Speaking with a friend last week, I was prodded to start reading and praying the Psalms again. He’s been doing this every day for the past eight or so years and told me how helpful he’s found it. Then a few days later I came across this, from Eugene Peterson on how praying the Psalms changes us and helps us grow up in God’s world.
The Psalms are the preeminent witness to our praying participation as we read or listen to God’s word…They don’t simply say, “Yes God, I agree. Yes that’s right, I couldn’t have said it better myself.” Or, “Yes, would you say that again so I can write it down and show it to my friends.” No, they argue and complain, they lament and they praise, they deny and declaim, they thank and they sing. On one page the accuse God of betraying and abandoning them and on the next the turn cartwheels of hallelujahs. Sometimes we suppose that the proper posture of response to God as we read the Bible is to be curled up in a wingback chair before a cozy fire, docile and well-mannered…The Psalms show us something quite different: prayer is engaging God, an engaging that is seldom accomplished by a murmured greeting and a conventional handshake. The engagement, at least in its initial stages, is more like a quarrel than a greeting, more like a wrestling match than a warm embrace.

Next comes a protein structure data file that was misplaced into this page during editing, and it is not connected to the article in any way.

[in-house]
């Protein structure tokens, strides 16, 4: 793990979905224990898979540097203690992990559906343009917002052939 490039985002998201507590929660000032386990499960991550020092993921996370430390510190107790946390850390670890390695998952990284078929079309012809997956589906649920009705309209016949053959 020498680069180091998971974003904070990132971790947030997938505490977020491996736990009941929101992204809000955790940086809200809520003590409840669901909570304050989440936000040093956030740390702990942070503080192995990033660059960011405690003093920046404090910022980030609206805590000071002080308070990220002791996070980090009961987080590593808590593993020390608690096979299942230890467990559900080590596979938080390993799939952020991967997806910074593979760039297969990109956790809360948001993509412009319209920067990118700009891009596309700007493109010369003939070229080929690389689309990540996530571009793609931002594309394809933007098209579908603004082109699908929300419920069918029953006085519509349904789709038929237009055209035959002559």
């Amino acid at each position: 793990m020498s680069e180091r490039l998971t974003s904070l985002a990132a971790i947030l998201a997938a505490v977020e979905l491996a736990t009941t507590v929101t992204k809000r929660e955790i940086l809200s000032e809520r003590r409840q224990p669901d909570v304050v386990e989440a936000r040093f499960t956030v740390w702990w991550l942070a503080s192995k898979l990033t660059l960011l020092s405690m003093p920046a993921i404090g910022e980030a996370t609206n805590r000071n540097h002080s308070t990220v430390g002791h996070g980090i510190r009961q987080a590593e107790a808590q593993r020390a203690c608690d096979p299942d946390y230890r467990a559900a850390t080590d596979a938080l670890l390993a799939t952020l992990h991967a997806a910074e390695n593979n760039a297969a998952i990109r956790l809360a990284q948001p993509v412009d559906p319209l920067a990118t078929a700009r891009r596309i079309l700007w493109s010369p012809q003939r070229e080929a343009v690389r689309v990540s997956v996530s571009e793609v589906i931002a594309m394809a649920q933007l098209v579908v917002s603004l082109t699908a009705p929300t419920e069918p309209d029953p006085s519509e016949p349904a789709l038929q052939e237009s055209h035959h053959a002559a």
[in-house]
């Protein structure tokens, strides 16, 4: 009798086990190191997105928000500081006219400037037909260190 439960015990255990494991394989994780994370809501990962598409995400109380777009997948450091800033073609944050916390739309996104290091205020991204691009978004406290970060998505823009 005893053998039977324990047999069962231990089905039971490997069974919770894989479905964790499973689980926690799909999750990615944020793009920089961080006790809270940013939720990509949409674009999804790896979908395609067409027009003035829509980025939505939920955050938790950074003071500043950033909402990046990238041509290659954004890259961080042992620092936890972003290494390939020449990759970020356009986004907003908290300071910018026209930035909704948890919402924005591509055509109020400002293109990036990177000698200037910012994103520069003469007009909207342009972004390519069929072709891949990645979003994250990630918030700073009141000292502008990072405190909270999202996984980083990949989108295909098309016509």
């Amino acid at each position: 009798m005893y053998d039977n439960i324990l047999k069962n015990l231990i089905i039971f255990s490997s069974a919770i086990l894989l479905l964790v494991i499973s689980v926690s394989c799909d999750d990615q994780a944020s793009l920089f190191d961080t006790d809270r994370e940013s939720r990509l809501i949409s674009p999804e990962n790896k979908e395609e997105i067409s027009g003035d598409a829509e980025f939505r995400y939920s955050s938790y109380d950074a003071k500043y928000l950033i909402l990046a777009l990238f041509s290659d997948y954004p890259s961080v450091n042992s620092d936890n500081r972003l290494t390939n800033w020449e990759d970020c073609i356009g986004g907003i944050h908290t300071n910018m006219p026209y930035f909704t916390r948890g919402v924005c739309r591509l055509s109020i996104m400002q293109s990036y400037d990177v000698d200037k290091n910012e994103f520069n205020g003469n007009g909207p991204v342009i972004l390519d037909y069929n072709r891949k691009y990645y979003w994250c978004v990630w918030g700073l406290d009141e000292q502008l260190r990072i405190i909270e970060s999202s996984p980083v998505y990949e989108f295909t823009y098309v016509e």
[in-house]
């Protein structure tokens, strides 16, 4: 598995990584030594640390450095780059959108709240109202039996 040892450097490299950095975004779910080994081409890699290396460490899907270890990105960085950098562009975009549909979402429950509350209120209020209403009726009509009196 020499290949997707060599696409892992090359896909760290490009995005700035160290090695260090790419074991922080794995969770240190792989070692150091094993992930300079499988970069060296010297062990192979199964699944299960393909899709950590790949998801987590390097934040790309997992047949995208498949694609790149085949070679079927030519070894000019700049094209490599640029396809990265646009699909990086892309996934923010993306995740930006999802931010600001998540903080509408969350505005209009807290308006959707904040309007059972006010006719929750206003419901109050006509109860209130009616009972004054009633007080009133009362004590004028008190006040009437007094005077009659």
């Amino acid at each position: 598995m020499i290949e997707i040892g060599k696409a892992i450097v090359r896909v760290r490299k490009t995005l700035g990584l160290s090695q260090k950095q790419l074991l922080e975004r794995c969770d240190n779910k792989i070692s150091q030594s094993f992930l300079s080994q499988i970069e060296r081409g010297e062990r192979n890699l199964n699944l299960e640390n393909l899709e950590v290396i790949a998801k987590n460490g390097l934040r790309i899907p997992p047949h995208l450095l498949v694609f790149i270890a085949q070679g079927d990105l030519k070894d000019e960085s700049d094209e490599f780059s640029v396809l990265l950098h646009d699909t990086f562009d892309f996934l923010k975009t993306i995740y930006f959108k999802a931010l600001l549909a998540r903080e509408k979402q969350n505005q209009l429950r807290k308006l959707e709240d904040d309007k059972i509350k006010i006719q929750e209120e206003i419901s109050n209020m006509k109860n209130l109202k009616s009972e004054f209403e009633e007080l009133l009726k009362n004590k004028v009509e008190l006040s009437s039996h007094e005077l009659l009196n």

And how could it be otherwise? This world, this reality, revealed by God speaking to us, is not the kind of world to which we are accustomed. It is not a neat and tidy world in which we are in control – there is mystery everywhere that takes considerable getting used to, and until we do it scares us. It is not a predictable, cause-effect world in which we can plan our careers and secure our futures – there is miracle everywhere that upsets us no end, except for the occasions when the miracle is in our favor. It is not a dream world in which everything works out according to our adolescent expectations – there is suffering and poverty and abuse at which we cry out in pain and indignation, “You can’t let this happen!” For most of us it takes years and years and years to exchange our dream world for the real world of grace and mercy, sacrifice and love, freedom and joy.
Using the Psalms as a school of prayer, praying these prayers we get a feel for what is appropriate to say as we bring our lives into attentive and worshipping response to God as he speaks to us. (Eugene Peterson, Eat This Book: A Conversation in the Art of Spiritual Reading (Grand Rapids: Eerdmans, 2006), 104f.)